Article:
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Inflamm Regen. 2017 Aug 7;37:17. doi: 10.1186/s41232-017-0048-3. eCollection 2017.

Resident fibroblasts in the kidney: a major driver of fibrosis and inflammation.

Author information

1
Medical Innovation Center, TMK project, Graduate School of Medicine, Kyoto University, Kyoto, Japan.
2
Department of Nephrology, Graduate School of Medicine, Kyoto University, Kyoto, Japan.

Abstract

Background:

Chronic kidney disease (CKD) is a leading cause of end stage renal disease (ESRD) and cardiovascular morbidity and mortality worldwide, resulting in a growing social and economic burden. The prevalence and burden of CKD is anticipated to further increase over the next decades as a result of aging.

Main body of abstract:

In the pathogenesis of CKD, irrespective of the etiology, resident fibroblasts are key players and have been demonstrated to play crucial roles for disease initiation and progression. In response to injury, resident fibroblasts transdifferentiate into myofibroblasts that express alpha smooth muscle actin (αSMA) and have an increased capacity to produce large amounts of extracellular matrix (ECM) proteins, leading to renal fibrosis. In addition to this fundamental role of fibroblasts as drivers for renal fibrosis, growing amounts of evidence have shown that resident fibroblasts are also actively involved in initiating and promoting inflammation during kidney injury. During the myofibroblastic transition described above, resident fibroblasts activate NF-κB signaling and produce pro-inflammatory cytokines and chemokines, promoting inflammation. Furthermore, under aging milieu, resident fibroblasts transdifferentiate into several distinct phenotypic fibroblasts, including CXCL13/CCL19-producing fibroblasts, retinoic acid-producing fibroblasts, and follicular dendritic cells, in response to injury and orchestrate tertiary lymphoid tissue (TLT) formation, which results in uncontrolled aberrant inflammation and retards tissue repair. Anti-inflammatory agents can improve myofibroblastic transdifferentiation and abolish TLT formation, suggesting that targeting these inflammatory fibroblasts can potentially ameliorate kidney disease.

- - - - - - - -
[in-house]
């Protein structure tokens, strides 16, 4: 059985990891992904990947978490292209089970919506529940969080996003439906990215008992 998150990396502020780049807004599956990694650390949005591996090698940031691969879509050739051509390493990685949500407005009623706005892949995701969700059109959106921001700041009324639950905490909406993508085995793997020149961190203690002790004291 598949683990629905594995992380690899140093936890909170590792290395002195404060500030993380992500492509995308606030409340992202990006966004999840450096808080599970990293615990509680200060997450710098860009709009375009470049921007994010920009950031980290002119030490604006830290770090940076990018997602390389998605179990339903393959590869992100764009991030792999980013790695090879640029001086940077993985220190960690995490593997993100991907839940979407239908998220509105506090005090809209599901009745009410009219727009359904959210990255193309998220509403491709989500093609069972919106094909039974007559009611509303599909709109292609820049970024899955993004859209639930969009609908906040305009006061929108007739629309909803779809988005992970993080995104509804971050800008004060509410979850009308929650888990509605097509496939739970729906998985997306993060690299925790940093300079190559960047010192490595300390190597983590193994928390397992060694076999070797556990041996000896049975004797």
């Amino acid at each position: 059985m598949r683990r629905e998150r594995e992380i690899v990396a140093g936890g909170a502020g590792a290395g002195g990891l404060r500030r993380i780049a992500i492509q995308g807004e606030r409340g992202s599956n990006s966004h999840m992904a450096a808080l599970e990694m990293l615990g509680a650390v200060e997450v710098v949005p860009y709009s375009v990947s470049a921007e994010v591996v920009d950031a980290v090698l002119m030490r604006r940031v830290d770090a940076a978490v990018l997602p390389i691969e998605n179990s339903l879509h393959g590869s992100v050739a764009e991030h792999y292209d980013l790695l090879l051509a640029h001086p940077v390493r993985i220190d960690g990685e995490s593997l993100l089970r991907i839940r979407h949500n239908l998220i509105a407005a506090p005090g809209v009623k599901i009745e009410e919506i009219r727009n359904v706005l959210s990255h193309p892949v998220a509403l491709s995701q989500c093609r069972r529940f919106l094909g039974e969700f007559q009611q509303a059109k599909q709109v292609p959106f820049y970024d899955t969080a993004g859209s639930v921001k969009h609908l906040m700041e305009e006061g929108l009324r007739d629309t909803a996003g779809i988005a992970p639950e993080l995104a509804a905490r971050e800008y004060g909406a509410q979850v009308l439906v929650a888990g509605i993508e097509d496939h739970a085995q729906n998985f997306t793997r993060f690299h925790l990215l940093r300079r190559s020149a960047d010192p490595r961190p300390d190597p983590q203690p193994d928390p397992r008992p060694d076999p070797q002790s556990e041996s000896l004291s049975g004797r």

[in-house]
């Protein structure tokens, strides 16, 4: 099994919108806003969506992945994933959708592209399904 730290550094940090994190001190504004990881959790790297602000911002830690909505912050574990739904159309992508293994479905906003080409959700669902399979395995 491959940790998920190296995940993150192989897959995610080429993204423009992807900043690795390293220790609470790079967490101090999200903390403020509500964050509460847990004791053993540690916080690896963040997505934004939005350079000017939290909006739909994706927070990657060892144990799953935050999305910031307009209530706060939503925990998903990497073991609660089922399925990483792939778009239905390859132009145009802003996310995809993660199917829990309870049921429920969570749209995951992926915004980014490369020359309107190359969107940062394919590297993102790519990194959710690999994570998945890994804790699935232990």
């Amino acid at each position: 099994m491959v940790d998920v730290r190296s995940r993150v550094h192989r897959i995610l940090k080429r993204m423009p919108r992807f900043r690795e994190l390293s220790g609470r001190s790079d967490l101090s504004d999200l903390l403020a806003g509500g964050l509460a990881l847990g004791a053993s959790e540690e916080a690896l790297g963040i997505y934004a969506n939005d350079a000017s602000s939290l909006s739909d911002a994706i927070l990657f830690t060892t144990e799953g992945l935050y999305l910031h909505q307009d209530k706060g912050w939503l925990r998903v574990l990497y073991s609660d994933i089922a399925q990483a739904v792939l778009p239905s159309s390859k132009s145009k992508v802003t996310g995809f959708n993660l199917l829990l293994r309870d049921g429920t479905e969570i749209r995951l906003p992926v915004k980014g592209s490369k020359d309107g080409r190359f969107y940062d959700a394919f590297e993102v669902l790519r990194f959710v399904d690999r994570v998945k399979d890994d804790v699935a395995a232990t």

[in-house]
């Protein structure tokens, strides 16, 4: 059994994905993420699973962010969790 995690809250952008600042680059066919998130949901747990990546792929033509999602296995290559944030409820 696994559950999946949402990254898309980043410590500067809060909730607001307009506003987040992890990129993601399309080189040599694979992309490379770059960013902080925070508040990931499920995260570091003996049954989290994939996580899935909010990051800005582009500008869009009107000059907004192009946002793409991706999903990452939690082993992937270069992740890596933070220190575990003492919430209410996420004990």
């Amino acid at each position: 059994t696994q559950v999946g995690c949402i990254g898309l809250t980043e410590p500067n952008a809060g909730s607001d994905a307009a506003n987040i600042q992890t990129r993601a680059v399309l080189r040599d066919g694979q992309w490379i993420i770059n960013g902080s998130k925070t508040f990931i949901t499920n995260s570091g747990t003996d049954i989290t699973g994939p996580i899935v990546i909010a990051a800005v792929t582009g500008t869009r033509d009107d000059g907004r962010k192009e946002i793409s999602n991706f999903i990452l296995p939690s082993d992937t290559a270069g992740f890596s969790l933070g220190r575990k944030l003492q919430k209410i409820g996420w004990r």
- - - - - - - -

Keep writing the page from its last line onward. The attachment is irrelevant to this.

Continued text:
Short conclusion:

Beyond its conventional role as an executor of fibrosis, resident fibroblasts display more pro-inflammatory phenotypes and contribute actively to driving inflammation during kidney injury.

KEYWORDS:

CXCL13; Chronic kidney disease; Erythropoietin; Fibroblast; Heterogeneity; Inflammation; Myofibroblast; Tertiary lymphoid tissue

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